Is Indeed’s Resume Service Job Posting’s Climate Change?

Indeed made it official this morning, decloaking its new resume service with a blog post encouraging job seekers to try it out.

I posted about this a week ago, as word was leaking out that Indeed was conducting a private beta test. Indeed CEO Paul Forster confirmed the test, but didn’t offer many details then.

Now, what we see is a broadening job seeker service. Users create an account (if they don’t already have one) on Indeed where they can build a resume or upload one.  The resume can be shared by making them public, or they can remain hidden and used only by the job seeker.

Public resumes are searchable on the site or via search engines. That makes Indeed resumes much more visible than the leading other public resume site, Craigslist. It’s also a significant improvement over Craigslist’s resumes, which can charitably only be described as free-form and clunky. Indeed’s resume builder creates the kind of resume any ATS can read.

Since the service is in beta and just launched, it’s going to be a while before Indeed has enough of a resume volume to be a significant recruiting source. But with more than 13 million unique monthly visitors and a promo on every page, Indeed’s resume potential is palpable.

I’ve heard from a couple job board operators since the original post about this, and they’re wary of what the future holds. The two run small job boards, one of which has no resumes. Both upload their listings daily to Indeed and its competitor, SimplyHired, which send them a significant amount of traffic. Google, too, is a player, though not as strong.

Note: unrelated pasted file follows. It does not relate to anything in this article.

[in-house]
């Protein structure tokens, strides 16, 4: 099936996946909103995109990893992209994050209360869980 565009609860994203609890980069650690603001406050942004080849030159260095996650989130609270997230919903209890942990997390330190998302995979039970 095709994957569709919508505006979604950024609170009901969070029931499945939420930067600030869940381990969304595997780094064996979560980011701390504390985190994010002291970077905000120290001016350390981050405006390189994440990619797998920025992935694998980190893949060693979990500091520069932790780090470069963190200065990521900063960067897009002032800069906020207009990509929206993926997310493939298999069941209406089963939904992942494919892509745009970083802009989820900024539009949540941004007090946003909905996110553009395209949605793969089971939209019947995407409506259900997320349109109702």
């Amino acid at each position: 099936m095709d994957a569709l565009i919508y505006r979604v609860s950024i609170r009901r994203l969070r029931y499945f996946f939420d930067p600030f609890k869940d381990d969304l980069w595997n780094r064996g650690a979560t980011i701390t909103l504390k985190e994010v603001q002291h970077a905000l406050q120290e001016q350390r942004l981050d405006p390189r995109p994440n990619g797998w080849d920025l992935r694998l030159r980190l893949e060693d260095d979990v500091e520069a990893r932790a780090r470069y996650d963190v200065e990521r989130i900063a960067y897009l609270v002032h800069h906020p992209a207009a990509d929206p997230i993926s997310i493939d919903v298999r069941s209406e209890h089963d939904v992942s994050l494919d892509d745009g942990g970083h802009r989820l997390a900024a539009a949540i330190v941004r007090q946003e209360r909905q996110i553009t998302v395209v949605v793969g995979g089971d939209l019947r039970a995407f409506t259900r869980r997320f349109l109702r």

Both worry about the possibility of being disenfranchised by the search sites, a worry only fueled by the resume beta launch.

Last week I asked both Monster and CareerBuilder if the test altered their relationship with Indeed. (Job listings from both sites are indexed by the search sites.) And I asked if they regarded Indeed as a potential competitor.

Not surprisingly, I didn’t hear from either of them. I would be surprised, though, if they, too, weren’t wary of the evolution of the vertical search sites. Starting from zero six years ago, Indeed and SimplyHired are now No. 3 and 4 in total U.S. traffic.

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At Monster and CareerBuilder, job posting fees are only a portion of their revenue. More than a third comes from resume searching. With the recession forcing all recruiters to become more creative and efficient in sourcing — a trend not likely to be reversed even in an improving economy — a free source of resumes will be a magnet, drawing in recruiters. If they find quality, and enough of a volume, it will become harder and harder to justify paying to search a database.

There’s no danger of that happening anytime soon. But, as a veteran of the newspaper industry’s disenfranchisement by the Internet, I see the parallels. SimplyHired and Indeed, besides free distribution of employer job posts, also offer pay-per-click premium positioning. That’s not something the major job boards have embraced. Yet it is something recruiters are testing, and, ironically, so are the job boards — but as customers of SimplyHired and Indeed!

When I emailed Indeed’s CEO about how his resume service might affect the relationship, Forster downplayed the effect.

“I’m not aware of any feedback from job boards on this,” Forster wrote me. “We have always seen job boards as partners and don’t see that changing for any reason.”